The devilish appearance of the Greek god Pan has fascinated artists, occultists, and others straying from the path for centuries. This episode begins with some tales of Pan in his natural habitat of Arcadia, how the Greeks, and later Romans, saw him, and some of his central myths — what tragedy resulted in the creation of panpipes and what did that naughty “happy to see me” phallus signify? And his much publicized death during the reign of Tiberius Caesar; what did that mean to the evolving Christian world?
Like Mark Twain, said of his own demise, reports of Pan’s death seem greatly exaggerated.
The Romantics embraced Pan as a symbol of a lost but harmonious pastoral past, while figures in the 19th-century Occult Revival began to celebrate him in a different way, one based, on similarities between Pan and the iconography of the Christian Devil. Tracing the figure of Satan directly back to Pan, however, presents difficulties — including technical difficulties in this episode. We apologize for any disruptions and are working to ensure that our production process in future offers more robust resistance to demonic influence.
The culture of the Victorian and Edwardian era was particularly obsessed with Pan. A particularly sinister example of this would be found in Aleister Crowley, who declared his “Hymn to Pan” the “most powerful enchantment ever written.” We learn its dark origins, a scandal it caused at the Great Beast’s funeral, and even have a listen to a snippet — a rare and dramatic recording made in 1987 during aThelemic ceremony in which Pan is invoked using Crowley’s text.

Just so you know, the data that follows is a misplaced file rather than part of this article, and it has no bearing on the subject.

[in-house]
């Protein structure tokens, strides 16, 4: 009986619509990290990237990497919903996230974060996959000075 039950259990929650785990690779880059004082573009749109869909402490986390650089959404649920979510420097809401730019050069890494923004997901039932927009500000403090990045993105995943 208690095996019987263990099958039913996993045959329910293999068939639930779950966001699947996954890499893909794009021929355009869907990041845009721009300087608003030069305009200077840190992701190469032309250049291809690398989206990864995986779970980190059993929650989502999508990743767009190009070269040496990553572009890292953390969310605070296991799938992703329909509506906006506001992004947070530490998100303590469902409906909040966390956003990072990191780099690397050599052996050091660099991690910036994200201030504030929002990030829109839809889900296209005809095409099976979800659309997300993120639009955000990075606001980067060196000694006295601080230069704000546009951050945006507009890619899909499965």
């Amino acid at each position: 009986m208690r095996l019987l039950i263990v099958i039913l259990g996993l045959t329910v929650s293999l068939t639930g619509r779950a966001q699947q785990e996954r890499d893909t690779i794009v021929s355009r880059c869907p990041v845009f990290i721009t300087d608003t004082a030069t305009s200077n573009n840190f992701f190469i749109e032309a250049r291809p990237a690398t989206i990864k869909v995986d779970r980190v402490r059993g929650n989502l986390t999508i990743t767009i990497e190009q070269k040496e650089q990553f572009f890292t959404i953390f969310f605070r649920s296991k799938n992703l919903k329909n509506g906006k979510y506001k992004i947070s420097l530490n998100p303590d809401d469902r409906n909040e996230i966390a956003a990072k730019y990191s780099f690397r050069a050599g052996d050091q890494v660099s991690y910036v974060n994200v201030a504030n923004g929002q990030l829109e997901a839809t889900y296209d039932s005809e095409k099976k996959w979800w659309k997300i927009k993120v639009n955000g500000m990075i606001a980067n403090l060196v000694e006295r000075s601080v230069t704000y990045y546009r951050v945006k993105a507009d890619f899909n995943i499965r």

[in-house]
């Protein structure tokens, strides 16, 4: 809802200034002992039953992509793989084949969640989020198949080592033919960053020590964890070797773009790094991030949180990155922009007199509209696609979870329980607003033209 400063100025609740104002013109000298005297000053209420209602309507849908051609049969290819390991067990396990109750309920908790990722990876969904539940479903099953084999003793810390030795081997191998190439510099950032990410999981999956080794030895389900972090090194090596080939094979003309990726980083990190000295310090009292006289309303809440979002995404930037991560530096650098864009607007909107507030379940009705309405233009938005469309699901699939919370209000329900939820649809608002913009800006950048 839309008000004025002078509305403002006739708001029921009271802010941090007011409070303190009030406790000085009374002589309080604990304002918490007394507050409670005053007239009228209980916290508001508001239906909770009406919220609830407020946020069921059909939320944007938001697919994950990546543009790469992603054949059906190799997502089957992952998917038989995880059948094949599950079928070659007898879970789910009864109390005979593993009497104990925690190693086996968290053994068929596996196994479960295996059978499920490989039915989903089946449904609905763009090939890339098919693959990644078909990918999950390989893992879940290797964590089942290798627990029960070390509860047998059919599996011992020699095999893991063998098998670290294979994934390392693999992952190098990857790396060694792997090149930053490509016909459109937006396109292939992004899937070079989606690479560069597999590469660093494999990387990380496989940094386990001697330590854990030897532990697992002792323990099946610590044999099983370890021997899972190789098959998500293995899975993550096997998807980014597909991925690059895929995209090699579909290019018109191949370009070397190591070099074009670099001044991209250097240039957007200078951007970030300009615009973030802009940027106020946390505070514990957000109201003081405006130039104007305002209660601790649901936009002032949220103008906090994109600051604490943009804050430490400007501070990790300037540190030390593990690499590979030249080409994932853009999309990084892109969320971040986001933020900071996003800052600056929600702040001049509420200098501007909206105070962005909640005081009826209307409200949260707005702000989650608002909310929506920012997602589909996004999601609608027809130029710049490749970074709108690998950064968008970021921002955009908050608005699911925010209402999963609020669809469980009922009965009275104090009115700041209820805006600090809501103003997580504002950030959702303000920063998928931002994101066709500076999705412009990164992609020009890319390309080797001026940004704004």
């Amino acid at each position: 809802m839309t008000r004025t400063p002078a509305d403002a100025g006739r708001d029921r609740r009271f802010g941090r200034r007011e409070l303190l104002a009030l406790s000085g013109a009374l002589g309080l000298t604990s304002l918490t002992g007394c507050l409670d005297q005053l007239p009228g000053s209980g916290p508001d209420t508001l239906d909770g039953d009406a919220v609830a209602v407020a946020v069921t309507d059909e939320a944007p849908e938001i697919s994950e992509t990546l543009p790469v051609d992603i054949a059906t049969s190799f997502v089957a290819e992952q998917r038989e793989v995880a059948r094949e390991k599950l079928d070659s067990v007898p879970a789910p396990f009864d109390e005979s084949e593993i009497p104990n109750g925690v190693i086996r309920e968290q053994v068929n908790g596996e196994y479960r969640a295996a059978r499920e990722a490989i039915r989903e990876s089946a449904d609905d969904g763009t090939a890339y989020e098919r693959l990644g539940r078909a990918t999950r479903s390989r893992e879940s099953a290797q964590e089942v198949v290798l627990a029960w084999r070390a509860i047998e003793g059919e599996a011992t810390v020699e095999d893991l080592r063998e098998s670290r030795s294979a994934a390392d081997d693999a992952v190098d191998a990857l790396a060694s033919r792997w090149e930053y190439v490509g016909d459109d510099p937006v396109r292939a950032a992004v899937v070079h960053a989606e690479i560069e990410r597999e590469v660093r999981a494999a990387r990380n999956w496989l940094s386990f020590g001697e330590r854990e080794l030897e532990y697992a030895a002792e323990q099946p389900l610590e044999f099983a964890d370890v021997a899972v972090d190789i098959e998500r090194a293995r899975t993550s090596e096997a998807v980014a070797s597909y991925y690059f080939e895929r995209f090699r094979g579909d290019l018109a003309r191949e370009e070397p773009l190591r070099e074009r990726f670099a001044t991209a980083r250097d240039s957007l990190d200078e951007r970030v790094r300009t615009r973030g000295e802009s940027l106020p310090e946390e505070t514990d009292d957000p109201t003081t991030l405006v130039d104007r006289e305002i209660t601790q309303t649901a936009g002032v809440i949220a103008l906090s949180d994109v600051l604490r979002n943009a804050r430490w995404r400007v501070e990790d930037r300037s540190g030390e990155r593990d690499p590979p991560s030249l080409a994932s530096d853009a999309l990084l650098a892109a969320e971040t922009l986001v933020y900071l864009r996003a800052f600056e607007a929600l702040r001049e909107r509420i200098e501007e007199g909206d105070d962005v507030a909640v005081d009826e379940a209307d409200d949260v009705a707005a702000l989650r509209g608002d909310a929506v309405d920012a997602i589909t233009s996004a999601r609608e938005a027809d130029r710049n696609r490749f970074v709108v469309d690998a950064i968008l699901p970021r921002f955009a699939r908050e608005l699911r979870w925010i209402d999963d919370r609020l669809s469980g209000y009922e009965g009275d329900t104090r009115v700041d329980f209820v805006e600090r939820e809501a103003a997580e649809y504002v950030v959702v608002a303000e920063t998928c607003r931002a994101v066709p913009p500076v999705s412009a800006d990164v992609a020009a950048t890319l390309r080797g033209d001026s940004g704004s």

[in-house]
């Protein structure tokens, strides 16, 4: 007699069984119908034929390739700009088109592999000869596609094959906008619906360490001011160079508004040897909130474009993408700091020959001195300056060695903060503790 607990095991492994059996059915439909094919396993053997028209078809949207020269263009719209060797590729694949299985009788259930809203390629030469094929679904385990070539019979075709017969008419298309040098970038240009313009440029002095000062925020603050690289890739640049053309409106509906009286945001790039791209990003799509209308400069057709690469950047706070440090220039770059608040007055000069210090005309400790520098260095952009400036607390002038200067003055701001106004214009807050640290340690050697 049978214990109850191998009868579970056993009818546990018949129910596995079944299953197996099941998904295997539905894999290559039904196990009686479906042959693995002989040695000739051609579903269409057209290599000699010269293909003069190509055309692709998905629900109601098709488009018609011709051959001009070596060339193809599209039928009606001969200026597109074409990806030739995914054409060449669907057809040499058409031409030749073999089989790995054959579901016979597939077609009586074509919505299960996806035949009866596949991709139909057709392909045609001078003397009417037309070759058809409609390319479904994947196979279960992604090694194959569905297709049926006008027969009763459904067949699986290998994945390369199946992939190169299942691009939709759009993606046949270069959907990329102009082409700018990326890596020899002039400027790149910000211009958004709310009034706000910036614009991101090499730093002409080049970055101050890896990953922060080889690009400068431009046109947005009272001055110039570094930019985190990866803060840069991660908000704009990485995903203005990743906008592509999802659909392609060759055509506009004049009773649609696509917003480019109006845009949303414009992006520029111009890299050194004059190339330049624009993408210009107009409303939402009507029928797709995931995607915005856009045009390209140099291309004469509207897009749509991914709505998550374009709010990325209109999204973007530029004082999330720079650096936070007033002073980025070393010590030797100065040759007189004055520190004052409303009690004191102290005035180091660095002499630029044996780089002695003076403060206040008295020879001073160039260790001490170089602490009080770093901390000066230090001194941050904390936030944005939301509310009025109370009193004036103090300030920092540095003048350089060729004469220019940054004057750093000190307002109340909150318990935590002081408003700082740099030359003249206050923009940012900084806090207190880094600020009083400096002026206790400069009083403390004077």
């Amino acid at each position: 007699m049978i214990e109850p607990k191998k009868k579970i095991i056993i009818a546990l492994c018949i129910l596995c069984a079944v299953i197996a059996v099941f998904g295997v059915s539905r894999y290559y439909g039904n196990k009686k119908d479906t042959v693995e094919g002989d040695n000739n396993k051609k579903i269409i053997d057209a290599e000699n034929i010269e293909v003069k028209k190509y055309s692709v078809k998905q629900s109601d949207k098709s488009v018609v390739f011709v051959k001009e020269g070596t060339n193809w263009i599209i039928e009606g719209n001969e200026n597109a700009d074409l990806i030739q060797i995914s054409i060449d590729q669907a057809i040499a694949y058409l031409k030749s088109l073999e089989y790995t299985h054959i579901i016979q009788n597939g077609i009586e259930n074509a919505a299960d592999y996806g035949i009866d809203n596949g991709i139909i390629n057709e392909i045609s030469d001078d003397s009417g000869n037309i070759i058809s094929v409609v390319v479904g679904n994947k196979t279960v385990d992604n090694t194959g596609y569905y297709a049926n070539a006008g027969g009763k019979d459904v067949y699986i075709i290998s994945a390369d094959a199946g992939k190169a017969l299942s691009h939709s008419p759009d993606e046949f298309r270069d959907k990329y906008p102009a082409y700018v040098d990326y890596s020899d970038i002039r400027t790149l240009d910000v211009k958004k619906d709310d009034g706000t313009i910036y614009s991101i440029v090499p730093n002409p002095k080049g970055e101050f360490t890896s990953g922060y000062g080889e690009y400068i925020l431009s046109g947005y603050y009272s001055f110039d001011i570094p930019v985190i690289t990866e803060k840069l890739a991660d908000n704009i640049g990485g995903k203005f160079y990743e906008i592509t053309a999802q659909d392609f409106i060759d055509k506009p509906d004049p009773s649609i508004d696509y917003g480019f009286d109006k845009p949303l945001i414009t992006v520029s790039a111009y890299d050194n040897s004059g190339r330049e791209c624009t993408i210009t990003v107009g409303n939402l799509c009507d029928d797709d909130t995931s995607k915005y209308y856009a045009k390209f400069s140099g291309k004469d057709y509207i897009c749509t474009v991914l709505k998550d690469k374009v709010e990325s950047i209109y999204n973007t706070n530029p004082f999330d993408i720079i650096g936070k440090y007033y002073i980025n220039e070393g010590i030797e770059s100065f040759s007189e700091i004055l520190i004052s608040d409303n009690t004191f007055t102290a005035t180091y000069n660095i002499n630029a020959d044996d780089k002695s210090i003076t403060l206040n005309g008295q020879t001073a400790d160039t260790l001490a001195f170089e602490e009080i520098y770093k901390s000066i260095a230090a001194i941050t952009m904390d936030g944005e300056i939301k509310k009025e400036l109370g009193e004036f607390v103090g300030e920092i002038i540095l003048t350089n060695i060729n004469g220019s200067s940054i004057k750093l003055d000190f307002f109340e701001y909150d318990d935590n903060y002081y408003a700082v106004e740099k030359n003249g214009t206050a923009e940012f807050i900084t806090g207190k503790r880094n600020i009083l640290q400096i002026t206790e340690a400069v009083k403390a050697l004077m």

Also discussed is Pan’s role in Wicca and his relationship/rivalry with Cernunnos and Herne the Hunter, as well as the influence individuals like the writer Margaret Murray and Wicca’s grandaddy Gerald Gardner exercised on this.
We lighten up a bit with the story of the eccentric “Priest of Pan” from the town of Millinocket, Maine, and how he made the news in 2016.
On the other side of Edwardian culture there were writers like J.M. Barrie, creator of Peter Pan and Kenneth Grahame (Wind in the Willows) who exhibited a more benign fascination with the the pagan god. But even here, we trace some dark roots.
We’ll also learn something of H.P. Lovecraft’s childhood devotion to Pan and other Greek gods. Somehow Lovecraft seems to hover around the fringes of this episode, and particularly the next.
Finally we arrive in Neverland with a brief exploration of J.M. Barrie’s Peter Pan, learning something of the troubled life of the author who gave birth to the character.
We end the show with something creepy, some news reporters talking about a haunted bridge in Kentucky. Yes, it has something to do with Pan. A bit.
A NOTE ON MUSIC: The music you hear beneath the narration on “Bone and Sickle” consists almost entirely of original compositions. In this and the following episode, however, you may hear a percussion loop sampled from — LVDI SCÆNICI (“Ludi Scaenici” or “stage games”), an interesting Italian group recreating the music of ancient Rome. Listeners may enjoy checking out more of their work, such as this video of one of their performances.